Changes in the newborn at birth

Changes in the newborn at birth

Changes in the newborn at birth

Changes in the newborn at birth are a number of changes that an infant’s body undergoes to allow it to survive outside the womb and adapt to life in a new environment.

 During intrauterine life, the fetus receives oxygen and nutrients by absorption through the placenta. It does not use its lungs or the digestive organs. Similarly, it excretes carbon dioxide and other waste products through placental structures into the mother’s blood.

 It is protected from many harmful factors/organisms by the placenta, and it is kept in a warm environment.

Size and Growth: The term infant weighs about 3000g. Boys weigh approximately 250g more than girls. Infants of less than 2500g are classified as ‘low birth.’ During the first 3–5 days, up to 10% of birth weight is lost. This is regained by 7–10 days. In the first month, average weight gain per week is 200g.

Skin: The newborn skin is immature, with a thin epithelial layer and incompletely developed sweat and sebaceous glands. Combined with the high surface area to body mass ratio, this renders the baby prone to heat and water losses. Numerous benign skin lesions occur, e.g. a greasy protective layer, the vernix caseosa.

Temperature Regulation: The neonate has a low metabolic activity resulting in a poor ability to produce heat. The infant enters a much cooler environment than to which it is used. Its body is wet and thus liable to lose heat through evaporation. Receptors on the baby’s skin send messages to the brain that the baby’s body is cold. The baby’s body then creates heat by shivering and by burning stores of brown fat, a type of fat found only in fetuses and newborns.

Head: The average occipito-frontal head circumference is 35 cm. Two soft spots or fontanels are present. The anterior fontanel closes at 18 months of age, and the posterior closes by 6–8 weeks.

Respiratory System: Changes that occur at birth allow the newborn to convert from dependence on the placenta to breathing air for the exchange of respiratory gases. In utero, the airways and lungs are filled with fluid that contains surfactant. The lung fluid is removed by the squeezing of the thorax during vaginal delivery and by reduced secretion and increased absorption mediated by fetal catecholamine during labor and after birth. Surfactant lines the air–fluid interface of the alveoli and reduces the surface tension, thereby facilitating lung expansion. This is associated with a fall in pulmonary vascular resistance. The rate is variable and normally ranges between 30 and 60 breaths/min. Brief self-limiting apnoeic spells might occur during sleep.

Cardiovascular System: Major changes in the lungs and circulation allow adaptation to extra-uterine life. In the fetal circulation, the right-sided (pulmonary) pressure exceeds the left-sided (systemic) pressure. Blood flows from right to left through the foramen ovale and ductus arteriosus. At birth, these relationships reverse: Left-sided (systemic) pressure rises with clamping of umbilical vessels. Right-sided (pulmonary) pressure falls as the lungs expand, and the rising pressure triggers a prostaglandin-mediated vasodilatation. The foramen ovale and ductus arteriosus close functionally shortly after birth. The ductus closes due to muscular contraction in response to rising oxygen tension.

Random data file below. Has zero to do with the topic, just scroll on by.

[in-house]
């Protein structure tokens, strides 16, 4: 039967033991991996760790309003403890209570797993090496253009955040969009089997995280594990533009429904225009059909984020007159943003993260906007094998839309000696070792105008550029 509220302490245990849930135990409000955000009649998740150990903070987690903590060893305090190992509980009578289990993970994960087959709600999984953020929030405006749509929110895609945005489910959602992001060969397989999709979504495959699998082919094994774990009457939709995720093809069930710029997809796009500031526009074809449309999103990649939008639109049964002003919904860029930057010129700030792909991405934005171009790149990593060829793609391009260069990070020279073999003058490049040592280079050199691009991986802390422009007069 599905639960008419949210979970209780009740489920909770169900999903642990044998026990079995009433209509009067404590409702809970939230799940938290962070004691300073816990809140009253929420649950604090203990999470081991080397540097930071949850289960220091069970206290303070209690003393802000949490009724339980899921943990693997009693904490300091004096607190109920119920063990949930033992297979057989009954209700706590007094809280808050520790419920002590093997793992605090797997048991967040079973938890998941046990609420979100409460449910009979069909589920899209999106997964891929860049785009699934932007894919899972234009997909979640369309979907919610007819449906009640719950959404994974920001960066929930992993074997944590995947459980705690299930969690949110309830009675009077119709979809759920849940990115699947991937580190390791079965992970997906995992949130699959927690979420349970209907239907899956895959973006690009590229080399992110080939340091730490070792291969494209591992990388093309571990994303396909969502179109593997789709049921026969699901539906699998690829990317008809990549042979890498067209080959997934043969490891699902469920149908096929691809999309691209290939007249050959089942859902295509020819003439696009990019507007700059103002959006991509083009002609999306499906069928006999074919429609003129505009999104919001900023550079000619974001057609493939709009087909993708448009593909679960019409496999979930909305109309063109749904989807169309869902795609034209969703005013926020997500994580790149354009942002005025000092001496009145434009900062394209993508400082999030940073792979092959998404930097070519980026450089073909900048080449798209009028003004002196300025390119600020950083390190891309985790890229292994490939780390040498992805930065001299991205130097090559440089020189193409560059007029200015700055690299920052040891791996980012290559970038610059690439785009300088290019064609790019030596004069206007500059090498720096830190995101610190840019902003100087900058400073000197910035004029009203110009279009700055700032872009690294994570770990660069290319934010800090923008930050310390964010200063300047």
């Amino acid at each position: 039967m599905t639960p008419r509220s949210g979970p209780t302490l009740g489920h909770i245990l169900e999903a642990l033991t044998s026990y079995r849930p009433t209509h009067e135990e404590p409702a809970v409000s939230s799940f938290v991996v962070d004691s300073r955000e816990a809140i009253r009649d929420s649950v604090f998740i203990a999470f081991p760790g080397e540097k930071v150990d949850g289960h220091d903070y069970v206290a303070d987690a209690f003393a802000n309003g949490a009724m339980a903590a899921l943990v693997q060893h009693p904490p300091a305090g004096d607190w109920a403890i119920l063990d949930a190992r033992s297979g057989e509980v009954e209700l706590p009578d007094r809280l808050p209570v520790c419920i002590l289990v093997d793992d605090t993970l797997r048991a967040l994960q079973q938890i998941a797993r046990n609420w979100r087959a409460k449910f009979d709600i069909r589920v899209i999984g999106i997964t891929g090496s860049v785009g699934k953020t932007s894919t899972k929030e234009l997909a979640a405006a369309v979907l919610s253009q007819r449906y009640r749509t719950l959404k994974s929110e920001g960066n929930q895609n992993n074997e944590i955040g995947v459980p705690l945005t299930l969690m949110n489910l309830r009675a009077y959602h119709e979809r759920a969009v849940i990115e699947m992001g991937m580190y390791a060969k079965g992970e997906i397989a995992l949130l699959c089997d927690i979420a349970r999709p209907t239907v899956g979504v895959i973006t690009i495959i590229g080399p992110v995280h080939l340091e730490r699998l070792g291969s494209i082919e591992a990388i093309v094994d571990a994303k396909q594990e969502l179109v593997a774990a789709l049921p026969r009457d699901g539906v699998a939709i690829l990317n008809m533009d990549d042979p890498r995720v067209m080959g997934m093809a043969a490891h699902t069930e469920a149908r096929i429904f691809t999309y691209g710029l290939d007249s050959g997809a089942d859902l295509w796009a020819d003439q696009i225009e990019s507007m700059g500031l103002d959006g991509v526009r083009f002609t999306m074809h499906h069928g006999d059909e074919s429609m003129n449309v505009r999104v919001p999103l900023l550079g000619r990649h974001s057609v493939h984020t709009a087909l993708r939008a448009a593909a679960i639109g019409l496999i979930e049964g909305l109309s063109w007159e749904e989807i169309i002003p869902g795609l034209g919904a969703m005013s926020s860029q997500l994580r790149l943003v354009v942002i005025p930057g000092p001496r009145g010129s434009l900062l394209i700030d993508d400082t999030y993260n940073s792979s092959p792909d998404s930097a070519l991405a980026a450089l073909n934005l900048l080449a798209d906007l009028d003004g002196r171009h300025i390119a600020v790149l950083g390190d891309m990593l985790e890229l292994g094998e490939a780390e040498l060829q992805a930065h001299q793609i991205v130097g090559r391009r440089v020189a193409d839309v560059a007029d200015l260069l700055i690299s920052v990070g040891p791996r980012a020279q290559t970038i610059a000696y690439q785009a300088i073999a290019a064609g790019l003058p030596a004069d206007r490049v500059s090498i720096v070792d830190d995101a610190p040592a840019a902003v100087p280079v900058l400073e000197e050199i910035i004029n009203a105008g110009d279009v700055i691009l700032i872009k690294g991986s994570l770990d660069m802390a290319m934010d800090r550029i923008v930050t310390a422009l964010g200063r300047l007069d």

Gastrointestinal System: At term, the secretory and absorbing surfaces are well developed, as are digestive enzymes, with the exception of pancreatic amylase. Meconium is usually passed within 6 hrs, and delay beyond 24 hrs is considered abnormal. Normally, meconium is replaced by yellow stool by day 3-4.

Liver: In the fetus, the liver acts as a storage site for sugar (glycogen) and iron. When the baby is born, the liver has various functions: It produces substances that help the blood to clot. It begins breaking down waste products such as excess red blood cells. It produces a protein that helps break down bilirubin. Immaturity of the liver enzymes responsible for conjugation of bilirubin is responsible for the ‘physiological jaundice’ which can occur from the second day of life.

Genitourinary System: The infant should void within the first 24 hours of life.

Immune System: The neonatal immune system is incomplete compared to older children and adults: Impaired neutrophil reserves. Diminished phagocytosis and intracellular killing capacity. Decreased complement components. Low IgG2, leading to infections with organisms. The presence of maternal antibody in babies born greater than 30 weeks’ gestational age provides some protection against infection.

Central Nervous

Central Nervous System: The central nervous system (CNS) is relatively immature at birth. Newborn infants sleep for a total of 16–20 hours each day. The touch of a nipple on the baby’s face initiates the sequence of rooting and the complex coordination of lip, tongue, palate, and pharynx required for sucking and swallowing. Crying (without tears) is the main means of communication.

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